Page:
Open letter to Senior Editors of peer-review journals publishing in the field of stem cell biology

Published: 
10 Jul 2009
By: 
Emma Kemp

Stem cell biology is highly topical and is attracting great interest not only within the research community but also from politicians, patient groups and the general public. However, the standard of publications in the field is very variable. Papers that are scientifically flawed or comprise only modest technical increments often attract undue profile. At the same time publication of truly original findings may be delayed or rejected. At the recent EuroSyStem/EMBO Conference on Advances in Stem Cell Research there was much discussion about the peer review process. Peer review is the guardian of scientific legitimacy and should be both rigorous and constructive. Indeed most scientists spend considerable time and thought reviewing manuscripts. As authors we have all benefited from insightful referee reports that have improved our papers. We have also on occasion experienced unreasonable or obstructive reviews.

We suggest a simple step that would greatly improve transparency, fairness and accountability; when a paper is published, the reviews, response to reviews and associated editorial correspondence could be provided as Supplementary Information, while preserving anonymity of the referees. We note that this procedure has recently been adopted by The EMBO Journal. We wish to encourage other journals to follow suit and would like to hear your considered opinions.

This letter and your replies will be disseminated via the EuroSyStem website (www.eurosystemproject.eu) and EuroStemCell.org. You may post your comments directly at http://eurostemcell.org/commentanalysis/peer-review

If you wish to make any comments privately to the signatories,  please send them to Austin Smith

Yours sincerely,

Austin Smith, University of Cambridge, United Kingdom (Conference Organiser and EuroSyStem Project Coordinator)
Yann Barrandon, University of Lausanne, Switzerland
Margaret Buckingham, Institut Pasteur, Paris France
Connie Eaves, University of British Columbia, Vancouver, Canada
Tariq Enver, Weatherall Institute & Oxford University, UK
Margaret Fuller, Stanford University, USA
Thomas Graf, Center for Genomic Regulation, Barcelona, Spain
Gerald de Haan, University Medical Center, Groningen, Netherlands
Ihor Lemischka, Mount Sinai Medical Centre, New York, USA
Shinichi Nishikawa, RIKEN Centre for Developmental Biology, Japan
Freddy Radtke, Ecole Polytechnique Federale de Lausanne, Switzerland
Guy Sauvageau, Institute for Research in Immunology and Cancer, Montreal,Canada
Azim Surani, Gurdon Institute, Cambridge, UK
Shinya Yamanaka, Kyoto University, Japan

UK news programme highlights peer review issue

The UK's BBC has highlighted the concerns raised in the open letter published above. On Tuesday, 2nd February, the prime time morning radio programme "The Today Programme" featured a news piece describing the concerns of some leading stem cell scientists about problems with peer review.

Read more about the news story

EMBO Journal Transparent Review Process

EMBO Journal has put in place a transparent review process for all manuscripts submitted for the first time after 1st January 2009. Under the new process, all articles published in The EMBO Journal now have a supplementary Review Process File (RPF) accompanying their online version, containing the timeline and all relevant communication from the review process, including referees' comments, decision letters and the responses from authors.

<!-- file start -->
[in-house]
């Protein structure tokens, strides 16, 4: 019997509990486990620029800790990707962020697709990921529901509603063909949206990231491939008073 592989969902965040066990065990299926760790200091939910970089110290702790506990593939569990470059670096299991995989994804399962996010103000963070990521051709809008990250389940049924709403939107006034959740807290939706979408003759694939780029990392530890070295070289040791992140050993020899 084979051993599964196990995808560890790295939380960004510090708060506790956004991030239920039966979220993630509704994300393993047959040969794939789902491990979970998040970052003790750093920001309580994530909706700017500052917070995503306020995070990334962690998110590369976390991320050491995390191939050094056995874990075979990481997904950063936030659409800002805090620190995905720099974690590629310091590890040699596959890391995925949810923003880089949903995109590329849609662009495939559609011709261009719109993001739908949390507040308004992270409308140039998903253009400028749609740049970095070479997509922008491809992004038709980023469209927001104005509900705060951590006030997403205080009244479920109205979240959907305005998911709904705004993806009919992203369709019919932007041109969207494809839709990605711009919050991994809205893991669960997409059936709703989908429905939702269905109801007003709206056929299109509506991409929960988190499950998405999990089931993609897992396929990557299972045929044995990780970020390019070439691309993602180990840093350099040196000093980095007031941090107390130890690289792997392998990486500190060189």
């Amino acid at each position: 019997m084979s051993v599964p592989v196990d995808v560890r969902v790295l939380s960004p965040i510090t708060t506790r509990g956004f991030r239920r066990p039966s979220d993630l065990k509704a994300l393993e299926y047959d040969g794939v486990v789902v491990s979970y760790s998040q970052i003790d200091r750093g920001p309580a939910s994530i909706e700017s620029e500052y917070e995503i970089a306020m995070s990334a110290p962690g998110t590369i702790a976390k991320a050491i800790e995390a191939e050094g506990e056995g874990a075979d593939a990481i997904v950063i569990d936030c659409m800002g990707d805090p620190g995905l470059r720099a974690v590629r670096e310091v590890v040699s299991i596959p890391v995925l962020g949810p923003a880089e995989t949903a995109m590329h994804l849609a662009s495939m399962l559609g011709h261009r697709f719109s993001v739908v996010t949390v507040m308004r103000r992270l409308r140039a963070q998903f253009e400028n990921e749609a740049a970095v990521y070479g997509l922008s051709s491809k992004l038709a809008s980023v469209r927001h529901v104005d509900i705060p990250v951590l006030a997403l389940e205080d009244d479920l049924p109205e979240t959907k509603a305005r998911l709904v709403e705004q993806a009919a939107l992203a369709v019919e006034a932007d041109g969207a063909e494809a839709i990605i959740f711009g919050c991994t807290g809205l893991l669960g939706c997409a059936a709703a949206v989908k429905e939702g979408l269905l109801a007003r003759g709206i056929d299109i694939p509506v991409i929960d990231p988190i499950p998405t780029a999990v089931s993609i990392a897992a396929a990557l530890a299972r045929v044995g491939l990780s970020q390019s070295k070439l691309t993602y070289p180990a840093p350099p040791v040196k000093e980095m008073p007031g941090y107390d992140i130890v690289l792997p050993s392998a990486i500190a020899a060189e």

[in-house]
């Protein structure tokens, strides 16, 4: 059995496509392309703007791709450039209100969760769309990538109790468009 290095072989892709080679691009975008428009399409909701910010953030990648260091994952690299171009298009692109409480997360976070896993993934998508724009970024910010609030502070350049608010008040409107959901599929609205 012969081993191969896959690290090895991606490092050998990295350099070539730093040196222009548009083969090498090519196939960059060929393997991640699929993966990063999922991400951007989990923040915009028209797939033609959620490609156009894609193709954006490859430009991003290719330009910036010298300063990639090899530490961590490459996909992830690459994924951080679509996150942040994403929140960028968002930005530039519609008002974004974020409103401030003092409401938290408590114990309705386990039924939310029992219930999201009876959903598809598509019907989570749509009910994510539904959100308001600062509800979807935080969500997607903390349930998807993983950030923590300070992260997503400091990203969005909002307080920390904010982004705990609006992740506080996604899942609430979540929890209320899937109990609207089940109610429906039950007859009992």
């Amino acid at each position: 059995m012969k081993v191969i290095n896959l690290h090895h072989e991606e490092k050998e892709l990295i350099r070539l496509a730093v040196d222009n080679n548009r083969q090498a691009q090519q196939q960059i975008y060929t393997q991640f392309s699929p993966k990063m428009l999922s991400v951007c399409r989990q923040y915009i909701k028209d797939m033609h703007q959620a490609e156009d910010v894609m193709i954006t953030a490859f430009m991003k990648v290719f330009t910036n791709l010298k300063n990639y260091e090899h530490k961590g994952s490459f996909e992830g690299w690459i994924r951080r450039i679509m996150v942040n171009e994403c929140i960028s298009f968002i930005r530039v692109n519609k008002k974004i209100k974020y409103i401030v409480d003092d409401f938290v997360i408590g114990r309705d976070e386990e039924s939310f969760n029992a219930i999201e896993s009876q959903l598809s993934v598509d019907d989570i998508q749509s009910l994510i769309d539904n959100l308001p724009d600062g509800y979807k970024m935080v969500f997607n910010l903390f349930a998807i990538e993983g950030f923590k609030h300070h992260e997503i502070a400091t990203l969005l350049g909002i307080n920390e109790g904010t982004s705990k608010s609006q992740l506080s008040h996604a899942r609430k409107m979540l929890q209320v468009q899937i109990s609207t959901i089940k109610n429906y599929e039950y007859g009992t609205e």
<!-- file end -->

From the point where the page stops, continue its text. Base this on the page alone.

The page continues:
This process started as an experiment to promote transparency and good editorial processes overall, but according to the journal: "uptake suggests the experiment has been successful. We therefore hope that other journals will now move into the same direction with similar initiatives."

Read more about EMBO Journal's transparent review process

publishing

Thanks a lot for this beauty Enjoying article with me. I am appreciating it very much! Looking Forward to Another Great article. Good luck to the Author! All the best.

I am a medical research scholar

I am a medical research scholar and is doing research on this topic. I read you article and found it very useful for completing my projects. I have searched almost everywhere about the stem cell biology but found your article very useful as you have elaborated it in a different way which is very informative for me. Thanks for sharing your views and thoughts on this comprehensive topic. I really liked your article.

I find it interesting how

I find it interesting how your stem cell research differs from what I hear in class in the States. Hopefully I can corporate this information into my term paper I would be very interested in whatever else you have published so that I can further my knowledge of stem cell biology.

I must agree!

I must agree! From what I've learned, there are a lot of differences to be found in stem cell research in the United States and stem cell reseach overseas. It's very interesting to say the least.

 

Rachel | IAQ Source

I think it’s extremely

I think it’s extremely important for all stem cell researchers to discuss this issue and find a consensus. Over-hyped scientific competition for money and reputation is disgracing the field of stem cell research and causes decreased reproducibility and reluctance to openly exchange data. In the article, experts offered some solutions to solve this problem and they are open to your comments. Michael Braun, tankless water heater

The importance of peer review

As Paul Courant mentions in his blog post on this topic, it is imperative that all published documents need to be peer-reviewed. When this is done properly, the industry self-regulates and self-corrects and misguided research. However, when this process fails to be followed, miscreants can run amuck. This what I'll call the "golden rule" of research journals -- research unto others what you would have them research unto you.

The EMBO Journal reflects on transparent review process

Earlier this month, Bernd Pulverer, chief editor of The EMBO Journal, reflected on two years of transparency in peer review at the journal (Nature 468, 29-31, subscription required).  Read our summary here.

Eur J Cell Biol adopts transparent peer review policy